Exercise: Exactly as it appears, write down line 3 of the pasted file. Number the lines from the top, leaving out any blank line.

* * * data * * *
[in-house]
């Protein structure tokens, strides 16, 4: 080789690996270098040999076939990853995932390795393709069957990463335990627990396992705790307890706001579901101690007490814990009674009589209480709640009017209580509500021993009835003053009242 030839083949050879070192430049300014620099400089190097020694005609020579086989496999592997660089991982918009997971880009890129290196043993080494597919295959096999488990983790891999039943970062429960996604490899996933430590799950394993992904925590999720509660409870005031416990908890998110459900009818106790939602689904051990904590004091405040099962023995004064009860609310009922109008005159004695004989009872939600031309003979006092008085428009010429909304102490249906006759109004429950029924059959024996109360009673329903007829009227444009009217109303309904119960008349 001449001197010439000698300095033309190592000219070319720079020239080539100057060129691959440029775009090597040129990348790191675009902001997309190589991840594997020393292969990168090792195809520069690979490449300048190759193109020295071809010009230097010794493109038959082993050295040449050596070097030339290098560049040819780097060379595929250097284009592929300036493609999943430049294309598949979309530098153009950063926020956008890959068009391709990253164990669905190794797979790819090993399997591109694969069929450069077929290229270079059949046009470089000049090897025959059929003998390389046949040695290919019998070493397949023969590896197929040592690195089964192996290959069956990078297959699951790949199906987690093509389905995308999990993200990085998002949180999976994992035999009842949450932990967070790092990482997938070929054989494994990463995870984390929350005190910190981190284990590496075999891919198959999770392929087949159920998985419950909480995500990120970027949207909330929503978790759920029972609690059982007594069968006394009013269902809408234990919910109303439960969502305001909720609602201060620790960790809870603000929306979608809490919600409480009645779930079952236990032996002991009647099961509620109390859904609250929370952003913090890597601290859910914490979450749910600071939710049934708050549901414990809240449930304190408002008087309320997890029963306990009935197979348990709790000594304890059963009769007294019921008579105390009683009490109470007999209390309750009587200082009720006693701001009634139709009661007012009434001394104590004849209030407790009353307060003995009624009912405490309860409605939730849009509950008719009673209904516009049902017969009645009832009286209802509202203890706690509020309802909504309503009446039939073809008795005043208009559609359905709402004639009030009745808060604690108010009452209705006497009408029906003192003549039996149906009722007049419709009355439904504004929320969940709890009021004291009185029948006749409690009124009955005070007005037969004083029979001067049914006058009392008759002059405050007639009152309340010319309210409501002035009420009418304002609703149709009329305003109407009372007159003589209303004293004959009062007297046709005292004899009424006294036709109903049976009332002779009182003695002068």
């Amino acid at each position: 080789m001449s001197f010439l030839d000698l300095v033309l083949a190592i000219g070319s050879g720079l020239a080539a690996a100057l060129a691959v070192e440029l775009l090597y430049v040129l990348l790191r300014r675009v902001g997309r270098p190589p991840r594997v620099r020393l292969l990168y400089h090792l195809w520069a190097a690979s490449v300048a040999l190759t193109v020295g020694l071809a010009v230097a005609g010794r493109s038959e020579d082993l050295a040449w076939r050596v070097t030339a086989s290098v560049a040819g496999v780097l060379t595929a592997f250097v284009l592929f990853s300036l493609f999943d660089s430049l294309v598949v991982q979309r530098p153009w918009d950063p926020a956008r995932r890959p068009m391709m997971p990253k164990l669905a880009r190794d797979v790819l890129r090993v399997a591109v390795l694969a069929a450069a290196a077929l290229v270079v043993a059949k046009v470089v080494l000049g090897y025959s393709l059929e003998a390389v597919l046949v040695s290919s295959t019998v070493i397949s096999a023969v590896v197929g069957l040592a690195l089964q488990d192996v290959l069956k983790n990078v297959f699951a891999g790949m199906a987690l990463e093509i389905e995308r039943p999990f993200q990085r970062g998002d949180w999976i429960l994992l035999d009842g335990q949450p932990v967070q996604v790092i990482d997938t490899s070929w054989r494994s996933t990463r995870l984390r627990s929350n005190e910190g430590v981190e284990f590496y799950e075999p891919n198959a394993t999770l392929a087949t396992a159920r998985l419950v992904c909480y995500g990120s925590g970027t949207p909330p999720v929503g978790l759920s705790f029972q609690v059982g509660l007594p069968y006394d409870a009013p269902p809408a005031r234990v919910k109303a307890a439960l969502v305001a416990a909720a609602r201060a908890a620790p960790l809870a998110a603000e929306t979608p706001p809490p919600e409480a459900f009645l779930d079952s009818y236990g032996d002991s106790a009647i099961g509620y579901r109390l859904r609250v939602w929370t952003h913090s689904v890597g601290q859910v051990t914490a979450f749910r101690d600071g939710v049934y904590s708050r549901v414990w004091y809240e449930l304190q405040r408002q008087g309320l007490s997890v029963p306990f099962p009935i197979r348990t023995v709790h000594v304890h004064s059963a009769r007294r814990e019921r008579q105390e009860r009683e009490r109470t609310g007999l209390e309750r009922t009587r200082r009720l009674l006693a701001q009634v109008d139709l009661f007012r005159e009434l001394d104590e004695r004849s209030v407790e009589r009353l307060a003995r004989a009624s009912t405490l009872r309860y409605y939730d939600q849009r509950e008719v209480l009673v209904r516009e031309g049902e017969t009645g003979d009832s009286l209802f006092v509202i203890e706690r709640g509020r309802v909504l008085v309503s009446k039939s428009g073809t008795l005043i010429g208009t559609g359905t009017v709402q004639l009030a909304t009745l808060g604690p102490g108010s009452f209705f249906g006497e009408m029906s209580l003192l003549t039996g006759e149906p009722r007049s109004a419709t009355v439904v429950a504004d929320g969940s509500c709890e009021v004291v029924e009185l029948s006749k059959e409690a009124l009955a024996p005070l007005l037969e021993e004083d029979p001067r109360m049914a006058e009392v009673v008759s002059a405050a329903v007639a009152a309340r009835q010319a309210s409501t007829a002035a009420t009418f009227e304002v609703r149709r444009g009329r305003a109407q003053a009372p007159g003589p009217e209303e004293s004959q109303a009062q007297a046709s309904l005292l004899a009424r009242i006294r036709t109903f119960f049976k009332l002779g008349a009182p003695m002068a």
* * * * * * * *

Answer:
């Amino acid at each position: 080789m001449s001197f010439l030839d000698l300095v033309l083949a190592i000219g070319s050879g720079l020239a080539a690996a100057l060129a691959v070192e440029l775009l090597y430049v040129l990348l790191r300014r675009v902001g997309r270098p190589p991840r594997v620099r020393l292969l990168y400089h090792l195809w520069a190097a690979s490449v300048a040999l190759t193109v020295g020694l071809a010009v230097a005609g010794r493109s038959e020579d082993l050295a040449w076939r050596v070097t030339a086989s290098v560049a040819g496999v780097l060379t595929a592997f250097v284009l592929f990853s300036l493609f999943d660089s430049l294309v598949v991982q979309r530098p153009w918009d950063p926020a956008r995932r890959p068009m391709m997971p990253k164990l669905a880009r190794d797979v790819l890129r090993v399997a591109v390795l694969a069929a450069a290196a077929l290229v270079v043993a059949k046009v470089v080494l000049g090897y025959s393709l059929e003998a390389v597919l046949v040695s290919s295959t019998v070493i397949s096999a023969v590896v197929g069957l040592a690195l089964q488990d192996v290959l069956k983790n990078v297959f699951a891999g790949m199906a987690l990463e093509i389905e995308r039943p999990f993200q990085r970062g998002d949180w999976i429960l994992l035999d009842g335990q949450p932990v967070q996604v790092i990482d997938t490899s070929w054989r494994s996933t990463r995870l984390r627990s929350n005190e910190g430590v981190e284990f590496y799950e075999p891919n198959a394993t999770l392929a087949t396992a159920r998985l419950v992904c909480y995500g990120s925590g970027t949207p909330p999720v929503g978790l759920s705790f029972q609690v059982g509660l007594p069968y006394d409870a009013p269902p809408a005031r234990v919910k109303a307890a439960l969502v305001a416990a909720a609602r201060a908890a620790p960790l809870a998110a603000e929306t979608p706001p809490p919600e409480a459900f009645l779930d079952s009818y236990g032996d002991s106790a009647i099961g509620y579901r109390l859904r609250v939602w929370t952003h913090s689904v890597g601290q859910v051990t914490a979450f749910r101690d600071g939710v049934y904590s708050r549901v414990w004091y809240e449930l304190q405040r408002q008087g309320l007490s997890v029963p306990f099962p009935i197979r348990t023995v709790h000594v304890h004064s059963a009769r007294r814990e019921r008579q105390e009860r009683e009490r109470t609310g007999l209390e309750r009922t009587r200082r009720l009674l006693a701001q009634v109008d139709l009661f007012r005159e009434l001394d104590e004695r004849s209030v407790e009589r009353l307060a003995r004989a009624s009912t405490l009872r309860y409605y939730d939600q849009r509950e008719v209480l009673v209904r516009e031309g049902e017969t009645g003979d009832s009286l209802f006092v509202i203890e706690r709640g509020r309802v909504l008085v309503s009446k039939s428009g073809t008795l005043i010429g208009t559609g359905t009017v709402q004639l009030a909304t009745l808060g604690p102490g108010s009452f209705f249906g006497e009408m029906s209580l003192l003549t039996g006759e149906p009722r007049s109004a419709t009355v439904v429950a504004d929320g969940s509500c709890e009021v004291v029924e009185l029948s006749k059959e409690a009124l009955a024996p005070l007005l037969e021993e004083d029979p001067r109360m049914a006058e009392v009673v008759s002059a405050a329903v007639a009152a309340r009835q010319a309210s409501t007829a002035a009420t009418f009227e304002v609703r149709r444009g009329r305003a109407q003053a009372p007159g003589p009217e209303e004293s004959q109303a009062q007297a046709s309904l005292l004899a009424r009242i006294r036709t109903f119960f049976k009332l002779g008349a009182p003695m002068a």